McAndrew said of Harwood: “Tom is an incredibly bright and exciting young journalist with a hunger for finding new stories. He’s made a huge impact so far and has a very promising broadcast career ahead.”
Former Reach head of video Rebecca Hutson has been appointed as head of digital and will also appear as part of the GB News on-air team.
Former Sky Sports and Sky Sports News presenter of more than 20 years Kirsty Gallacher is joining as part of GB News’ breakfast presenting team.
Director of news McAndrew said: “Kirsty’s warmth, openness and welcoming style is what GB News is all about. She’s a hugely skilled broadcaster and a fantastic addition to the GB News family.”
Euronews political editor Darren McCaffrey has been appointed to the same role at GB News.
He currently presents the flagship Raw Politics show on Euronews and previously spent almost ten years at Sky News.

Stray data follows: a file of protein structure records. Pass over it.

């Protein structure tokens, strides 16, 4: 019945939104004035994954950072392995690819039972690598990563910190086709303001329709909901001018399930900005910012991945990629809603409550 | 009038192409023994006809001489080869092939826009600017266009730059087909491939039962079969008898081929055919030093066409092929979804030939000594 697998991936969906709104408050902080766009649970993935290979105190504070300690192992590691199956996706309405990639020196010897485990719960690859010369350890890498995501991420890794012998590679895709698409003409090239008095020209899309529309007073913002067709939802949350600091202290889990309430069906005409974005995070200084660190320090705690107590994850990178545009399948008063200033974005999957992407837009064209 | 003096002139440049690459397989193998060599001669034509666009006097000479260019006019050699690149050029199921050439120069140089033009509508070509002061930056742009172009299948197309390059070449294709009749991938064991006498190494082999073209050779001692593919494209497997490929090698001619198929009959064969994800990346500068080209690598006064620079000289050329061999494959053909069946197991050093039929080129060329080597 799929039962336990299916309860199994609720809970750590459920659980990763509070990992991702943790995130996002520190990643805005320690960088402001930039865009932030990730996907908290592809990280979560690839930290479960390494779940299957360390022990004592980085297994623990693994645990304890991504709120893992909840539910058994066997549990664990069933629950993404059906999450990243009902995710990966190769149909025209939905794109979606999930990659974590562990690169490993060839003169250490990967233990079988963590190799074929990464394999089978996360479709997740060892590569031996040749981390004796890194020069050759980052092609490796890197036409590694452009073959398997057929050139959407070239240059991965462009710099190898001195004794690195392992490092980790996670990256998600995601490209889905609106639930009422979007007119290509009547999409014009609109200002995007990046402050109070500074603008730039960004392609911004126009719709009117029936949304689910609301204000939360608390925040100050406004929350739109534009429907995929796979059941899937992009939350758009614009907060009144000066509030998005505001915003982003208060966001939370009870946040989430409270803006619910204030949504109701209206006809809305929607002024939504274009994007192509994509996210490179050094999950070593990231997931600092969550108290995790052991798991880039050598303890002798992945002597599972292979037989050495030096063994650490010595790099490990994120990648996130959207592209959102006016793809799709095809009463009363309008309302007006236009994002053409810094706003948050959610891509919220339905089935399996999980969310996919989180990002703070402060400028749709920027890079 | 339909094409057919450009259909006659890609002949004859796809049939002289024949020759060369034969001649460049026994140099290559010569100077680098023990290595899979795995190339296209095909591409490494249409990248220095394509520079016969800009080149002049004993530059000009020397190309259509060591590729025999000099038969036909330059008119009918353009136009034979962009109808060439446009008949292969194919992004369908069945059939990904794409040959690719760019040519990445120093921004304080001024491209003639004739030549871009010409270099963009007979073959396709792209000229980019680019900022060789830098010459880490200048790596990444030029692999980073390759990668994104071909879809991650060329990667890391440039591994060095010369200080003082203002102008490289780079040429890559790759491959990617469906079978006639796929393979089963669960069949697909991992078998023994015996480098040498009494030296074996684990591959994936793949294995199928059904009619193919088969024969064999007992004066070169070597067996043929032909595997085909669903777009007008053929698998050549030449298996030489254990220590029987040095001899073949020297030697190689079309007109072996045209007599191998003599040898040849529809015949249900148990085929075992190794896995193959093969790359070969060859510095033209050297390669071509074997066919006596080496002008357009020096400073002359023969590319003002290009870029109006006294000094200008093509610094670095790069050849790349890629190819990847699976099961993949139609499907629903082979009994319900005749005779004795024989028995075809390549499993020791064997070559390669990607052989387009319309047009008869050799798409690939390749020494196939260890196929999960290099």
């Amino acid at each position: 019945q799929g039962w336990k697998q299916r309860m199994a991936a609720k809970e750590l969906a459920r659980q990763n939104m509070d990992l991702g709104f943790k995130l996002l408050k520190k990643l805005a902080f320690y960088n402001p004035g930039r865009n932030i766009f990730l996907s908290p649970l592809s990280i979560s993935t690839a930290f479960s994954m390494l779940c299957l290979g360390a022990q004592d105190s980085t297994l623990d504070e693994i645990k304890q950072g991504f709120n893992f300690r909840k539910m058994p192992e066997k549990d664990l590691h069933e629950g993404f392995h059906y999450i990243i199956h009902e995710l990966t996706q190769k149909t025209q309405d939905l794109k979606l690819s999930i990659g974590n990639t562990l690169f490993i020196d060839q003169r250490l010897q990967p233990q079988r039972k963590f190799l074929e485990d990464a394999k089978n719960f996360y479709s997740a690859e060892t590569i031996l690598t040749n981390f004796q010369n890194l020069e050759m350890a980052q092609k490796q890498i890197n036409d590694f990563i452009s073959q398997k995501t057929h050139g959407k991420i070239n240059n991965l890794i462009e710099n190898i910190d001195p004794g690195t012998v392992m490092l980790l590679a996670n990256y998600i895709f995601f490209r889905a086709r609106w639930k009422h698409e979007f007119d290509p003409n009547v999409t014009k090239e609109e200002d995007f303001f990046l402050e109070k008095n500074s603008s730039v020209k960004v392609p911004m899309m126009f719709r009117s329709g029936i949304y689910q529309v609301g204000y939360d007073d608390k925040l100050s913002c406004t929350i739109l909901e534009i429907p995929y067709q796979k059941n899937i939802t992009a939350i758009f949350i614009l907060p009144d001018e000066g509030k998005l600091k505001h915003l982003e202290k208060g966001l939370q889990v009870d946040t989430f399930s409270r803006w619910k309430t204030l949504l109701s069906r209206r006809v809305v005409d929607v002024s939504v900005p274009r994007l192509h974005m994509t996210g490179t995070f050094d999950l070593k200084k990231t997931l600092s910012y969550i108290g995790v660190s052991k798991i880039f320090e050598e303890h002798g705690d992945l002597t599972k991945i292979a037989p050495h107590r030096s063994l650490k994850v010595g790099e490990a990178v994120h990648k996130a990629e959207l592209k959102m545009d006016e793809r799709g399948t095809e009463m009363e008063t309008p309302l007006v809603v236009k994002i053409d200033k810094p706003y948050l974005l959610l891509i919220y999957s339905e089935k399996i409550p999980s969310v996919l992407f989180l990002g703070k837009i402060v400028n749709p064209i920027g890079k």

He said: “Journalism is at its best when it reflects the widest range of views rather than just the loudest ones,
“I know only too well that local voices are sometimes left out and GB News’ mission to change that is something I’m incredibly excited to be part of.”
Director of news John McAndrew described McCaffrey as “without doubt one of the best political journalists in the country with an exceptional ability to challenge convention, seek out fresh angles and tell us what’s really going on.
“He’s a fearless interviewer with a boundless enthusiasm that’s compelling on air.”
Simon McCoy has been at the BBC for 17 years as an anchor, reporter and newsreader and currently presents the Afternoon Live programme.
He will join GB News to present a rival afternoon show.